John Hendricks, HAM Radio Operator and long-time pharmacist in Heber Springs was the presenter at the June 6 meeting of the Rotary Club of Heber Springs. Rotarian Connie Herrin introduced Mr. Hendricks, saying that she had learned about his HAM Radio expertise and many years as an operator when she was taking emergency management training for her employer.

John Hendricks, HAM Radio Operator and long-time pharmacist in Heber Springs was the presenter at the June 6 meeting of the Rotary Club of Heber Springs. Rotarian Connie Herrin introduced Mr. Hendricks, saying that she had learned about his HAM Radio expertise and many years as an operator when she was taking emergency management training for her employer.

Mr. Hendricks has been a HAM Radio operator for a number of years, and explained to Rotarians that the decision to become a HAM operator was similar to the reason one my join a Rotary Club. Fellowship with other HAM operators, and opportunities for community service, especially during times of crisis or natural disasters were among the top reasons stated. Mr. Hendricks discusses the many times that HAM operators were the only ones able to reach into disaster affected areas after hurricanes, tornadoes or other disasters, to enable emergency personnel to communicate outside the disaster area. HAM operators are also instrumental as “on-the-ground” spotters during severe weather.

The HAM Radio Club of Heber Springs meets on the third Thursday of each month and Mr. Hendricks encouraged anyone who is interested in learning more, or becoming an operator, to participate. At one time, the licensing requirements were far more stringent than they are today, he said, noting that no longer is Morse Code required as a part of the exam. He also encouraged anyone who thinks they may not be able to afford the equipment to participate as well, saying that many members of the local club have extra equipment that they may be able to provide at a reduced cost to help new operators get established. There are three levels of certification, Technician, General and Extra Licenses, and each test has a nominal fee of only $15.00. Each test is progressively more difficult, but each certification allows for more privileges once the tests are passed.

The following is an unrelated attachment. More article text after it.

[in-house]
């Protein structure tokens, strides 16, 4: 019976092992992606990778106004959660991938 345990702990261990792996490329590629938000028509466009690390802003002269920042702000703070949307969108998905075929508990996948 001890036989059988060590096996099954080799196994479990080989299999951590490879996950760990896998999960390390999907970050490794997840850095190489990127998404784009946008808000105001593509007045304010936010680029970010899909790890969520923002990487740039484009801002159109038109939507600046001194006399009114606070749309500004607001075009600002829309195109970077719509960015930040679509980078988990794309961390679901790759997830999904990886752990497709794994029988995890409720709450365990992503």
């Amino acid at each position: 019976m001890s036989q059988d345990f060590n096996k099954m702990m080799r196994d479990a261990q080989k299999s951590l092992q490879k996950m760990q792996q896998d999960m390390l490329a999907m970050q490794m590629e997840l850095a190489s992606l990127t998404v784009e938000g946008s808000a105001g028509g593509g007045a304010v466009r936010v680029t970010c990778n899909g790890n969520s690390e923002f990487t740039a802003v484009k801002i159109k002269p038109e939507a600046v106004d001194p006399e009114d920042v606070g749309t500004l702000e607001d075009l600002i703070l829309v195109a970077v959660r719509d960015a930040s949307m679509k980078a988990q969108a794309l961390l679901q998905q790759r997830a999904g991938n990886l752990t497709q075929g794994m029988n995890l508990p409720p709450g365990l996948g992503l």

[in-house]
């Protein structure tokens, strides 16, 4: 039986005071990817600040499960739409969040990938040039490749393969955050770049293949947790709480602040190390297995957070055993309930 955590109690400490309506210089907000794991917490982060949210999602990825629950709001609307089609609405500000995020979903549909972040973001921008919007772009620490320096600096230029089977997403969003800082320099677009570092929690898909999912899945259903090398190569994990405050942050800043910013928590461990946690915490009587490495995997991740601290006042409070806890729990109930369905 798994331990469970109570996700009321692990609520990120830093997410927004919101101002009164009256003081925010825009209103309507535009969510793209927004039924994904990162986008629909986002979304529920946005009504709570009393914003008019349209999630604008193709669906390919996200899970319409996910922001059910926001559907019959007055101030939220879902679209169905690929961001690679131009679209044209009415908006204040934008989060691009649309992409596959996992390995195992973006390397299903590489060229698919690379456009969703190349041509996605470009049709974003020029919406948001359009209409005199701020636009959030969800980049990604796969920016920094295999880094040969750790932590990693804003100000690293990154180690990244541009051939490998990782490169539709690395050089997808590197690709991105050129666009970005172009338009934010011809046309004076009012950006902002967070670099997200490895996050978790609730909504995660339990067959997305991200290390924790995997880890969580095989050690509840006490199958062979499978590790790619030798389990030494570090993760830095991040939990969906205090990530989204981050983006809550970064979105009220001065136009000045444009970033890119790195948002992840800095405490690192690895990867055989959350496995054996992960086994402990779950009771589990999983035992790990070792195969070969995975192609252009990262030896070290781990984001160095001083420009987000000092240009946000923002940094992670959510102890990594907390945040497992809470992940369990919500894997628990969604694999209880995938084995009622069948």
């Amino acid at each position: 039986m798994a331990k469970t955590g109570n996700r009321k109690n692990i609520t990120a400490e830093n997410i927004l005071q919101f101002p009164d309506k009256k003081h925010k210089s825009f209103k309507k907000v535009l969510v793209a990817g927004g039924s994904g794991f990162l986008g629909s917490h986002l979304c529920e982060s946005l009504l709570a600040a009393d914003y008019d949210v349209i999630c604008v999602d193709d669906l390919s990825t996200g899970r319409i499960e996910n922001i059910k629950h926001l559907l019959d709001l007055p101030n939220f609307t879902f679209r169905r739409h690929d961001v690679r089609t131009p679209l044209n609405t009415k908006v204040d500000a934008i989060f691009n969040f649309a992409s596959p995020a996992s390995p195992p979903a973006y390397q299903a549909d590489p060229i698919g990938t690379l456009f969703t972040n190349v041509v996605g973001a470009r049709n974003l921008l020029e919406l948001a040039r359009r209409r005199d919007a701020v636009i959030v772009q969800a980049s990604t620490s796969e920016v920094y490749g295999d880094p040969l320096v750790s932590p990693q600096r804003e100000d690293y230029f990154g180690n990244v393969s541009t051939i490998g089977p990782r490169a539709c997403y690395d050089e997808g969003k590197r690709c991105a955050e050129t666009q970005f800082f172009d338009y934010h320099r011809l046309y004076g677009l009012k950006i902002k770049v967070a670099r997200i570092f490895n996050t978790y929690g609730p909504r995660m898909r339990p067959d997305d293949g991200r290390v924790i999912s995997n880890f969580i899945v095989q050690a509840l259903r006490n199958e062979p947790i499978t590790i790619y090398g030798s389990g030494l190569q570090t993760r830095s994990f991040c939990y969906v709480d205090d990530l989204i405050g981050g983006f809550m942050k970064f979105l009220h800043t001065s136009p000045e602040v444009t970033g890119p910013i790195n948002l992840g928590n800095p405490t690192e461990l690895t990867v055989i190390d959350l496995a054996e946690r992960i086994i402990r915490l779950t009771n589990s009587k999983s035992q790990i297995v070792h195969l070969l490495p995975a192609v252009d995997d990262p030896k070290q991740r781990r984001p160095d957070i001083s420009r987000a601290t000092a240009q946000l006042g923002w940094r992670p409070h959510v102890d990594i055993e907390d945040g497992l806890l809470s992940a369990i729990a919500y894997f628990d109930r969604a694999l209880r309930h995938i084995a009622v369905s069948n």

HAM Radio is a hobby. It cannot be used, according to FCC rules, for business communications, and there are steep penalties for those who break the law. However, it is a satisfying hobby no matter the level of disability the operator may have. Some operators meet regularly in what Mr. Hendricks called “nets,” where the same group meets each week. He has been involved with one of these “nets” with the same group of operators for more than 20 years. As a HAM Radio operator, Mr. Hendricks noted that he has made lifetime friendships with other operators around the country and world, some of whom he has only met by radio contact.

The Object of Rotary is "to encourage and foster the ideal of service as a basis of worthy enterprise." The Rotary Club of Heber Springs meets each Tuesday at noon on the ASU-Heber Springs Campus. For more information about the Rotary Club of Heber Springs, please visit our Facebook page at facebook.com/TheRotaryClubofHeberSpringsAR.